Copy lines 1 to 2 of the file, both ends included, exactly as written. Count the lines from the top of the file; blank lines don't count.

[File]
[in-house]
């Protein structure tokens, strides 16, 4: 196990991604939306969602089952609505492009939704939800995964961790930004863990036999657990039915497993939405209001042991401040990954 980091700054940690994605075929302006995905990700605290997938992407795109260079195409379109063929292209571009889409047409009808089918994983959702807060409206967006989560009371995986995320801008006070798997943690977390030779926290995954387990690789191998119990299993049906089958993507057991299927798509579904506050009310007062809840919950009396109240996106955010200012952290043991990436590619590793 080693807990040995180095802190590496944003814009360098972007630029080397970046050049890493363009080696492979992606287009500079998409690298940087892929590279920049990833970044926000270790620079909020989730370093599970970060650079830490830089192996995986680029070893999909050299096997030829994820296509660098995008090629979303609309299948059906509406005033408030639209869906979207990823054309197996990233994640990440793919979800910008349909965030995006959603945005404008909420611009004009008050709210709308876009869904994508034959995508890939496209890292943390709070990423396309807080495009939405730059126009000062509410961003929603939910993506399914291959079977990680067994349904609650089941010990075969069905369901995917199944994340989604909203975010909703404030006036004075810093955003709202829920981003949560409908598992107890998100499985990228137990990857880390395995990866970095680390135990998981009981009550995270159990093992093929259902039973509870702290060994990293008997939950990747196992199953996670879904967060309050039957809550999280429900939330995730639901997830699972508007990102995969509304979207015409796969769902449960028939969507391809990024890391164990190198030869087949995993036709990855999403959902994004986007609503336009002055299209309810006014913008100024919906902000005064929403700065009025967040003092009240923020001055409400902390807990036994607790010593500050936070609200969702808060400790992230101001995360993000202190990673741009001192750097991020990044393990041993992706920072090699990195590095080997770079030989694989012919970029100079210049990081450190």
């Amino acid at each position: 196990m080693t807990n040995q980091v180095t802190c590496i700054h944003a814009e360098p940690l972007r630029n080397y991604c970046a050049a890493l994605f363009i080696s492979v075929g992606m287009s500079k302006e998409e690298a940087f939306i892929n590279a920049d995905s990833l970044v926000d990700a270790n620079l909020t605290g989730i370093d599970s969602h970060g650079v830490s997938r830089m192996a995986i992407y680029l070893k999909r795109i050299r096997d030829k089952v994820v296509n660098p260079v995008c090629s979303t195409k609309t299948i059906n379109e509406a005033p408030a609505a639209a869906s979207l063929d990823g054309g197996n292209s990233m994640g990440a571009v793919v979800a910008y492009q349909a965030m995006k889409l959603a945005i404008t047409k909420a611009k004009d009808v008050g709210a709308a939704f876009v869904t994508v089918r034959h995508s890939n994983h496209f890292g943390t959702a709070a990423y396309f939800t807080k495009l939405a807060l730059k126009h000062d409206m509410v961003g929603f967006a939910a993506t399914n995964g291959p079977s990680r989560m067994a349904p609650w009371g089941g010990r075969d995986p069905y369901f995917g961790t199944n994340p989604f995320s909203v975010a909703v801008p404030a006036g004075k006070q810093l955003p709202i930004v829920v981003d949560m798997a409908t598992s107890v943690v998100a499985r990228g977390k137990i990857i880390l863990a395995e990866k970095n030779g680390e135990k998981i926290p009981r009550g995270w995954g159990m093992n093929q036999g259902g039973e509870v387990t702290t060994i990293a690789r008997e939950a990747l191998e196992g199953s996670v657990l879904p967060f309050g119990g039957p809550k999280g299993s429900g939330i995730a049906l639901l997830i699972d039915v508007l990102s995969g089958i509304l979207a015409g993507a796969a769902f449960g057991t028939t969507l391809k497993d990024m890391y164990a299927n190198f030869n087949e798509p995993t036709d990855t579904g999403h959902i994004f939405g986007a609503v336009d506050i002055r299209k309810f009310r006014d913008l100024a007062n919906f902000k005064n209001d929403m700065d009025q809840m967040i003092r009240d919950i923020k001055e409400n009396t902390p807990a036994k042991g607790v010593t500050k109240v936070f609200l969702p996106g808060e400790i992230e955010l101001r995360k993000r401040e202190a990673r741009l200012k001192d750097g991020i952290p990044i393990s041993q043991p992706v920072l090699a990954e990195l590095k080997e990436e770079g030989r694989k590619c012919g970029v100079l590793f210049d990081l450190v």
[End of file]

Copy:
[in-house]
């Protein structure tokens, strides 16, 4: 196990991604939306969602089952609505492009939704939800995964961790930004863990036999657990039915497993939405209001042991401040990954 980091700054940690994605075929302006995905990700605290997938992407795109260079195409379109063929292209571009889409047409009808089918994983959702807060409206967006989560009371995986995320801008006070798997943690977390030779926290995954387990690789191998119990299993049906089958993507057991299927798509579904506050009310007062809840919950009396109240996106955010200012952290043991990436590619590793 080693807990040995180095802190590496944003814009360098972007630029080397970046050049890493363009080696492979992606287009500079998409690298940087892929590279920049990833970044926000270790620079909020989730370093599970970060650079830490830089192996995986680029070893999909050299096997030829994820296509660098995008090629979303609309299948059906509406005033408030639209869906979207990823054309197996990233994640990440793919979800910008349909965030995006959603945005404008909420611009004009008050709210709308876009869904994508034959995508890939496209890292943390709070990423396309807080495009939405730059126009000062509410961003929603939910993506399914291959079977990680067994349904609650089941010990075969069905369901995917199944994340989604909203975010909703404030006036004075810093955003709202829920981003949560409908598992107890998100499985990228137990990857880390395995990866970095680390135990998981009981009550995270159990093992093929259902039973509870702290060994990293008997939950990747196992199953996670879904967060309050039957809550999280429900939330995730639901997830699972508007990102995969509304979207015409796969769902449960028939969507391809990024890391164990190198030869087949995993036709990855999403959902994004986007609503336009002055299209309810006014913008100024919906902000005064929403700065009025967040003092009240923020001055409400902390807990036994607790010593500050936070609200969702808060400790992230101001995360993000202190990673741009001192750097991020990044393990041993992706920072090699990195590095080997770079030989694989012919970029100079210049990081450190």